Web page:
Combined effects of temperature and a toxic metal, cadmium, on energy metabolism were studied in a model marine bivalve, the eastern oyster Crassostrea virginica, acclimated at 20, 24 and 28°C and exposed to 50 µg/L of cadmium. Based on the concept of oxygen-limited thermal tolerance in aquatic ectotherms, we show that a persistent pollutant, cadmium, can have detrimental effects on oyster populations by reducing thermal tolerance due to impaired energy metabolism and elevated costs of basal maintenance. At 20 and 24 C but not at 28°C standard metabolic rate of Cd-exposed oysters increased compared to respective controls. Furthermore, highest respiratory time activity was observed in Cd-exposed oysters at 28°C. The results point at a mismatch between oxygen demand and delivery supported by preliminary results that show a decrease in hemolymph oxygen partial pressure during an acute temperature rise (4°C/10h) in Cd-exposed but not control animals (20°C acclimated animals).At 28°C but not at lower acclimation temperatures glycogen content in mantle tissue of Cd-exposed oysters decreased significantly (12.2+4.2mg/g to 5.4+1.3mg/g over 14 days cadmium exposure) suggesting that the combined stressors may increase dependence on glycogen to support maintenance metabolism. Glycogen supplies energy for reproduction as well as for anaerobic metabolism. In line with the continuously decrease in condition and the nearly 50% mortality observed after 14 days of cadmium exposure in oysters acclimated to 28°C we conclude that coupled with the additional stress of cadmium, oysters are less tolerant to cope with increasing energy expenditure with increasing temperature resulting in onset of critical temperature thresholds at lower temperatures.This work was supported by the National Science Foundation IBN-0347238 and Alexander von Humboldt Foundation.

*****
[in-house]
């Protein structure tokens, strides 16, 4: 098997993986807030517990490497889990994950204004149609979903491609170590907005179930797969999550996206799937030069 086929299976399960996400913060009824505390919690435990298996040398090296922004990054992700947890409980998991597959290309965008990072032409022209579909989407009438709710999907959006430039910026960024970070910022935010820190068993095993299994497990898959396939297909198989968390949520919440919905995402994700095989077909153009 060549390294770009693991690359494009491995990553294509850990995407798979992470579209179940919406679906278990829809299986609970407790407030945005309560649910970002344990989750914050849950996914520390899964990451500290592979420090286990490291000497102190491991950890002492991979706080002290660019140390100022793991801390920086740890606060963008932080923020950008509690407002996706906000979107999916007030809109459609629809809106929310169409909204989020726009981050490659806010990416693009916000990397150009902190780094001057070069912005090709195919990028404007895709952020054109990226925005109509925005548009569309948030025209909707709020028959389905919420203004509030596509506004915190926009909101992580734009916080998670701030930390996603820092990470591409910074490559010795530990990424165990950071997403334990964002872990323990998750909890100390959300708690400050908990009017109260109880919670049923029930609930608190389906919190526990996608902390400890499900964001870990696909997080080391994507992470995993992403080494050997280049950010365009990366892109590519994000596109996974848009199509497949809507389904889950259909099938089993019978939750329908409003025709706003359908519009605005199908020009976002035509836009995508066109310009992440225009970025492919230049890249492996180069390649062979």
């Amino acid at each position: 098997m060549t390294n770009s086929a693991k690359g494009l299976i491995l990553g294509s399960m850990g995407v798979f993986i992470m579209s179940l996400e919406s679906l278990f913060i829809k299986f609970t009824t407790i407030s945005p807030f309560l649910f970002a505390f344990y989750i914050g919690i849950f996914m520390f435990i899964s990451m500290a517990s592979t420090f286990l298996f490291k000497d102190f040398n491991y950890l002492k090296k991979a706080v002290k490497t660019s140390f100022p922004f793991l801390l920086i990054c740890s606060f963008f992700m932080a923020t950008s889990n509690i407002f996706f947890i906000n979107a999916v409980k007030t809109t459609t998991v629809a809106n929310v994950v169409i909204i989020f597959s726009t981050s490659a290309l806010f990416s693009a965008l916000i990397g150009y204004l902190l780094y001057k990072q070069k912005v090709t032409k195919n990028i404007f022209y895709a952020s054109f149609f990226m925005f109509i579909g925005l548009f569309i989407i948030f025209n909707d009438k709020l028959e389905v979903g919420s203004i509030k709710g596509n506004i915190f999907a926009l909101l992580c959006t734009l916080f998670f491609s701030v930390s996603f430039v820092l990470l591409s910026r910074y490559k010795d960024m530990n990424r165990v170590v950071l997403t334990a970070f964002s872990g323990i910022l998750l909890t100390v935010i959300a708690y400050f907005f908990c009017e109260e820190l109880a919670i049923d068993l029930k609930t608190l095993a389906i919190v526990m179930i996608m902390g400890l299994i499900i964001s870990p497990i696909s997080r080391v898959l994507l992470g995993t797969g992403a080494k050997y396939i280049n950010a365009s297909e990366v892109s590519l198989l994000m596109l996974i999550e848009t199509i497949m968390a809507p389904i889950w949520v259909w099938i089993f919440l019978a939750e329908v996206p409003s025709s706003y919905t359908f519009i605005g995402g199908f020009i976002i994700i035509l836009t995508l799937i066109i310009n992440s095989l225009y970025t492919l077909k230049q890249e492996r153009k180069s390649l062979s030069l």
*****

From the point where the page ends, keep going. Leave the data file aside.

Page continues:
Helmholtz Research Programs > MARCOPOLI (2004-2008) > POL4-Response of higher marine life to change